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GLI INTERVIEW


role in the US revolution


of geolocation features, because one of the important things to state regulators is verifying that people wagering on the event products are within the boundaries of their state. We also evaluate the integration of age and identity verification products to ensure there is no under-age wagering happening. We will evaluate the interface of the payment system providers to make sure that payments are functioning and going in and out of the system correctly. One of the things that has come under the sports and event wagering umbrella is racing and pari-mutuel systems; we have been testing those for many decades.


CI: You’ve been able to cherry pick from countries that have mature sports betting regulation – does that mean GLI-33 and all the legislation that is based on it is perfect? SA: We try! You’re right, when we put GLI-33 together we took into account not just the standards that were best practises that were employed in Europe but also places like Australia, Latin America, and Nevada. If you’re an existing operator or supplier, you don’t want to completely re-engineer your policies, procedures, and policies because a new sports- wagering jurisdiction’s regulations are so vastly different from any other existing jurisdiction. That’s why with GLI-33 we kept many of the main concepts of fairness and security consistent to ensure that sports and event wagering are audited as close as possible to best practises around the world. The reason for this was if you are an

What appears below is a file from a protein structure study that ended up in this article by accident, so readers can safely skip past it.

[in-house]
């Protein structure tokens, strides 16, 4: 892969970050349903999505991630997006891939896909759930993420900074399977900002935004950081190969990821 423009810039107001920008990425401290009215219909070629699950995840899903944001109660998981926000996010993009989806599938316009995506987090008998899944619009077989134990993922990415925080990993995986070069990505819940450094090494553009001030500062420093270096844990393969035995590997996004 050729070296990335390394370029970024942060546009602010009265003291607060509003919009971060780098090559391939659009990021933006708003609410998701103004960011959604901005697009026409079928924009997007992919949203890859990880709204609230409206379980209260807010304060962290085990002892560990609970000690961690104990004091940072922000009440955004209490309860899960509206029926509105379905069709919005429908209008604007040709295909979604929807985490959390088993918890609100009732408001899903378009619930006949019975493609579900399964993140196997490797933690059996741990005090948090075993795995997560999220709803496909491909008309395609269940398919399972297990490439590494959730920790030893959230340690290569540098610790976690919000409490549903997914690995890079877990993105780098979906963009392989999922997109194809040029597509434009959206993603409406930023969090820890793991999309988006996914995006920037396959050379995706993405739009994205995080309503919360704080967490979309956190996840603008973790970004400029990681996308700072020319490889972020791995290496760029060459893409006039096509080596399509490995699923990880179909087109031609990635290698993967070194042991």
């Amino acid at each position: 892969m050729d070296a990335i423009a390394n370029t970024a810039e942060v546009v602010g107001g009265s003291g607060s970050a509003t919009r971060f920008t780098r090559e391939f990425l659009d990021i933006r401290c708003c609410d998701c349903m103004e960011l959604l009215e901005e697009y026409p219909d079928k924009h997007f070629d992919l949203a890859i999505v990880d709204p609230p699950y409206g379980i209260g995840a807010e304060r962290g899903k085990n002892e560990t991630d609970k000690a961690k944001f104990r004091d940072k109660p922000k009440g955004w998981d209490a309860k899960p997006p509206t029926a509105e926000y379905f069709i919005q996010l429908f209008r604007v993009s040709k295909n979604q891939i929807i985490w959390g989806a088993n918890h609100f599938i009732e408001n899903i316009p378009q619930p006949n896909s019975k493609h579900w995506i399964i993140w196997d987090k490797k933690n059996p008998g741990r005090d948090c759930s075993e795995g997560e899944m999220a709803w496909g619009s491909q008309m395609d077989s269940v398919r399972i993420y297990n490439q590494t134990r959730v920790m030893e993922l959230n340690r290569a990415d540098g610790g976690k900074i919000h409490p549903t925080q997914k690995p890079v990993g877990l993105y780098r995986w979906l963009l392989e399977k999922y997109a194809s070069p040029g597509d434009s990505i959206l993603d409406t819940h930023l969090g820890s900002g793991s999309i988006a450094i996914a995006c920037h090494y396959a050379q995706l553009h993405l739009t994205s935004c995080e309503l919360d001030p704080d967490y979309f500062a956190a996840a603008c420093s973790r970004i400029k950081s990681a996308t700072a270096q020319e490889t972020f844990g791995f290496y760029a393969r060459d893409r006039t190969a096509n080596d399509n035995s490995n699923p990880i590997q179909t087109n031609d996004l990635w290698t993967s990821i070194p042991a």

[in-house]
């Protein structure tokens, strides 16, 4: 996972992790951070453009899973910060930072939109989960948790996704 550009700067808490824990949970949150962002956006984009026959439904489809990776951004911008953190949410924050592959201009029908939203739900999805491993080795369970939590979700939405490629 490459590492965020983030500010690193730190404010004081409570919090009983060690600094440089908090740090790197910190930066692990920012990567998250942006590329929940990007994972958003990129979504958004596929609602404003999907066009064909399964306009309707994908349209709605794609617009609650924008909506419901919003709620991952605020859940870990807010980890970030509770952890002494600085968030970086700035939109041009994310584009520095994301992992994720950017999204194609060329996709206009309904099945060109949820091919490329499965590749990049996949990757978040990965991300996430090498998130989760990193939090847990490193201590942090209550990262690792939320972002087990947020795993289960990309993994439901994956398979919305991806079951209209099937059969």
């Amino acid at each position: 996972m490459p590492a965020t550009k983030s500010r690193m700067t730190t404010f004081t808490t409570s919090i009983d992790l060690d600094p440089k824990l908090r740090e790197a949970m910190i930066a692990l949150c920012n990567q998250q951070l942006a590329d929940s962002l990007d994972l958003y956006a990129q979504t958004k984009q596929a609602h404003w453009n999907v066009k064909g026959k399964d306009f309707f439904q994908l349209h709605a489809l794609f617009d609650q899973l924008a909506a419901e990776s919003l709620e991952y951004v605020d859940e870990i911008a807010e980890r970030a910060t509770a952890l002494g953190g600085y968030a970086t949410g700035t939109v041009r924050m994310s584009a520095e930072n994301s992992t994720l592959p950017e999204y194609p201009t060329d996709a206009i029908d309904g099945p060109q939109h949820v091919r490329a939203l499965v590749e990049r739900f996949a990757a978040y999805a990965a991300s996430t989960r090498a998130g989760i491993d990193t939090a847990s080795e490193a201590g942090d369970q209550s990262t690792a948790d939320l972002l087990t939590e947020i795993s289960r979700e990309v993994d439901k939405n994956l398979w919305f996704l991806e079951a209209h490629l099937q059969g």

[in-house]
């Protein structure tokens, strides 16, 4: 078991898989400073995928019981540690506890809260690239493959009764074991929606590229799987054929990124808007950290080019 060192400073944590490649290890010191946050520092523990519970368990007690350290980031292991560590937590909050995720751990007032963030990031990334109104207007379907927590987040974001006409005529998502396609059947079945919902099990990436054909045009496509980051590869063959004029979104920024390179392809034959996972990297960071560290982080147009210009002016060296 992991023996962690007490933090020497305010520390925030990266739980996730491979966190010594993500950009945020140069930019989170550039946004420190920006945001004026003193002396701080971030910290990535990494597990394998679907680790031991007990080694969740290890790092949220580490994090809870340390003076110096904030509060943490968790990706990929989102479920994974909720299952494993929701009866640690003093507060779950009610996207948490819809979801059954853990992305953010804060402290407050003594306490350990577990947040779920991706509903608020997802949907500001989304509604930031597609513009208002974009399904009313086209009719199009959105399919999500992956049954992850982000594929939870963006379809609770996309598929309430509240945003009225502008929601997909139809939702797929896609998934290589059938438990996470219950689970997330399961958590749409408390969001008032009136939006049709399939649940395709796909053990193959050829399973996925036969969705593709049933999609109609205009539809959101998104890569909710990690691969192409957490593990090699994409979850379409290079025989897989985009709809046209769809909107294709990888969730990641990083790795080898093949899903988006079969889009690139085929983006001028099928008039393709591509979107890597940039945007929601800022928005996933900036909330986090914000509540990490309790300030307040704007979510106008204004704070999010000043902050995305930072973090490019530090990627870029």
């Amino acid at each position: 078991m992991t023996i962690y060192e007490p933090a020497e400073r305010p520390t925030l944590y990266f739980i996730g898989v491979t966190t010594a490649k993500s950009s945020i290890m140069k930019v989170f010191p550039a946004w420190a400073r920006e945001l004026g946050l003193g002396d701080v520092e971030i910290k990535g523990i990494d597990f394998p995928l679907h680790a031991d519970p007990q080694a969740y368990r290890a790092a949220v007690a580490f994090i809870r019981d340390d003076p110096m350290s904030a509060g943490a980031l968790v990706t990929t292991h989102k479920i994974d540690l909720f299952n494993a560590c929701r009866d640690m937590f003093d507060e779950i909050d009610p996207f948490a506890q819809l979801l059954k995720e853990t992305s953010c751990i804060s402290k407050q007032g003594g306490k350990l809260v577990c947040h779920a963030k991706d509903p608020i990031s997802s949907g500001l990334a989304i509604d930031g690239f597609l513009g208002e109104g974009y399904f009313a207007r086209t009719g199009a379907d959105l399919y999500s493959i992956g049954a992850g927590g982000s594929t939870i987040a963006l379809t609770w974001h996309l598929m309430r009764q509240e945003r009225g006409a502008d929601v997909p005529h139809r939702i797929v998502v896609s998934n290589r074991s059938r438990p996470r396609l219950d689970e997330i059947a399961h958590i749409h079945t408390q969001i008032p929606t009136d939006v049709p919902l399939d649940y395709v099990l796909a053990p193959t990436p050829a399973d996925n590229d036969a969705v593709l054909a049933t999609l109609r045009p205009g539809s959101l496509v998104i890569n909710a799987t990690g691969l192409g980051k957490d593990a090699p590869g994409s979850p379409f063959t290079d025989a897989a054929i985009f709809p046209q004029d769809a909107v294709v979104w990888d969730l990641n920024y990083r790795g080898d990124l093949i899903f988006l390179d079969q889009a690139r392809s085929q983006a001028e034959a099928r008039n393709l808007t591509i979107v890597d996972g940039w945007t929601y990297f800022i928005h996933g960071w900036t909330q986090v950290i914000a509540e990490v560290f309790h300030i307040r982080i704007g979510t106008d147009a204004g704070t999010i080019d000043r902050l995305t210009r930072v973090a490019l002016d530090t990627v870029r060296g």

existing operator or software supplier, the last thing you want to do is have any new jurisdiction find out they are so vastly different from any existing jurisdiction that you have to completely re-engineer your policies, procedures, software… We had that in mind, to try and keep a lot of the main concepts, to


ensure things are as fair and secure and that there is auditable event wagering and sports wagering happening in the jurisdiction that is as close as possible to best practises around the world. It makes it easier to import products that way to new jurisdictions in the U.S. That said, each state will not


necessarily offer right out of the gate all delivery mechanisms. So, for example, some states may say they only want to offer mobile wagering to start with; some might say they only want physical kiosks and down the road they may offer online sports wagering. That’s another consideration we have had to contend with. We’re not there to help jurisdictions launch sports wagering with whatever regulatory setup they choose; rather, we want to ensure that their plans and standards are scalable to allow for future new technologies and delivery channels.


CI: So you’ve been busy… SA: Oh yes – and not just work-wise! In December, we saw Michigan join the


ranks of the 20-ish states that have legalised sports wagering. Trying to keep up with legislation and all of the emerging jurisdictions is a full-time job for our compliance department, our legal, and government affairs teams. It’s similar to when gaming jurisdictions first started popping up one by one. We first started working with the Isle of Man, Alderney, Malta, Gibraltar… It’s like that now in the U.S. where each state is emerging, slowly but surely, with regulated sports betting and event wagering. We are extremely busy but in a very good and happy way – we’re really pleased with the way this has gone forward.


One thing I should say is that we are also hoping that this will lead to more regulated interactive internet-based gaming. If regulators, lotteries, or tribes start to see that this form of gaming, sports wagering or event wagering can happen in a manner with high integrity and security, we’re keeping out under- age play, making sure people are within our jurisdictions by geolocation…


FEBRUARY 2020 75


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